John and Martha live in a quiet neighborhood and never think twice about answering the door. That is until last week; 11 a.m. is about the time their granddaughter usually stops by to check on them, today the doorbell was not Julie but was a nice looking young man. He quickly introduced himself and said he was in dire straits for a restroom; would they mind if he used theirs. Being of the age when restroom urgency is a daily occurrence Mary didn’t think twice and let him in the house. He hurried in and locked the bathroom door, in the 10 minutes he remained in the bathroom Mary tried to give him some privacy but heard her cabinet doors open and was somewhat concerned about what he was doing. After a few more minutes John knocked on the door and asked if the young man was all right, the young man bolted out of the bathroom and ran out of the house without another word. John found their bathroom ransacked, pill bottles opened and spilled all over the floor, and he called the police.
When the officer arrived he found John and Martha both shaken, they have lived here for over 20 years and had never been afraid until today. The officer explained that this was the second call today with the same description; he suspected that the young man was looking for narcotics. Martha didn’t think he fit the usual drug user type; he was clean cut and seemed nice. The officer explained that he may have been looking for narcotics to sell, prescription narcotics are a hot item in western Colorado. The perpetrators often watch neighborhoods to see who lives there and what their patterns are, they target older adults who will likely take a lot of medications. The officer politely told them that they should be very careful about letting strangers into their home; it’s also a good idea to vary their routine and talk to their neighbors about what happened. Martha didn’t like the idea of telling others, she was embarrassed that they let this happen. This is a common statement from elders when they are abused or exploited. There is absolutely nothing to be ashamed of, but not alerting others does not give them the opportunity to protect themselves. Very intelligent people are victimized every day right here in Montrose; the shame belongs with the perpetrators not the victims.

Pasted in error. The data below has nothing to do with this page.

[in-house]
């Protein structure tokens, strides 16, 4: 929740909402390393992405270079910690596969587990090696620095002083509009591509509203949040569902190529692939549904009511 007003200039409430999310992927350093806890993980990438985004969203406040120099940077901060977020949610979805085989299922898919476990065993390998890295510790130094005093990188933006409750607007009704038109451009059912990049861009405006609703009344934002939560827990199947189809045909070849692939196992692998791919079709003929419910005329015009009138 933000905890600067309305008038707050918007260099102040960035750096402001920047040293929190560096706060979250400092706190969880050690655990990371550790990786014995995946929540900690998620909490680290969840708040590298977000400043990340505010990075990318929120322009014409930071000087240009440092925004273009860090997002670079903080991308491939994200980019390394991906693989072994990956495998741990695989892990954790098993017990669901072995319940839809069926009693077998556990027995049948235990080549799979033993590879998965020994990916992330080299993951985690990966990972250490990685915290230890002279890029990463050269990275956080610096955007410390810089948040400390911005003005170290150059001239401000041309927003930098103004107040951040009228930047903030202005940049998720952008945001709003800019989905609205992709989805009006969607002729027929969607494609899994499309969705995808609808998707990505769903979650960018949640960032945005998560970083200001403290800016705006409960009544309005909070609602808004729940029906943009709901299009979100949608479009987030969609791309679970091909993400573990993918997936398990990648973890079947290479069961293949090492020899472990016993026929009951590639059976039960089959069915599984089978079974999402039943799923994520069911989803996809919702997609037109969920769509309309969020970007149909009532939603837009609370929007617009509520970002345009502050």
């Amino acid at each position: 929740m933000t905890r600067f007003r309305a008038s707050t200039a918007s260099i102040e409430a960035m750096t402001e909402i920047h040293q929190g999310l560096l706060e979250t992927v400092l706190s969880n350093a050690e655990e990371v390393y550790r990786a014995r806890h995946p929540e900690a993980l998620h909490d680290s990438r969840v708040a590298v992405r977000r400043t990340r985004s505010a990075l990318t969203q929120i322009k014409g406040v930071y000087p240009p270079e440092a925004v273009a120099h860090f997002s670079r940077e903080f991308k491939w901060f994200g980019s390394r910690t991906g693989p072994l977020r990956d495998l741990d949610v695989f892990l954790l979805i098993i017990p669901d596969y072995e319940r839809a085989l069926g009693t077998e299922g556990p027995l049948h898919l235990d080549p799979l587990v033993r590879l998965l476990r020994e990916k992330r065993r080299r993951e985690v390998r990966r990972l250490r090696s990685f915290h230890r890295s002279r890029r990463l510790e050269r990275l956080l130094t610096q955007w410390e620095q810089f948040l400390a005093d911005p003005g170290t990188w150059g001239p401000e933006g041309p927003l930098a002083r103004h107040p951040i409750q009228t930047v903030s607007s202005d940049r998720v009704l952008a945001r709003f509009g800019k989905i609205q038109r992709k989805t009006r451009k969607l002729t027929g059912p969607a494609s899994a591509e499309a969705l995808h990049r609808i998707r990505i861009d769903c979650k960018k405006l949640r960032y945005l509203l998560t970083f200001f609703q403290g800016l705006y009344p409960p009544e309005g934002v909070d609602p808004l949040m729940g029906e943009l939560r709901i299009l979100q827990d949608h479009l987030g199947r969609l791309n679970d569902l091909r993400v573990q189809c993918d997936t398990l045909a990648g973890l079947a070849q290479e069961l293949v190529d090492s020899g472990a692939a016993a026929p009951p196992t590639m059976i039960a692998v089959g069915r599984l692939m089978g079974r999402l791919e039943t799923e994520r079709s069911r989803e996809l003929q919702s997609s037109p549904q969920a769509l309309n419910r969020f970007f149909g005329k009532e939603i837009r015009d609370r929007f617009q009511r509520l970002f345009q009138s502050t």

June 28th at the Holiday Inn Express, the Montrose Police Department, Adult Protective services and others will educate the public about elder abuse and exploitation, the event is free and open to all. Call Madison at Region 10 for more information 970-765-3125.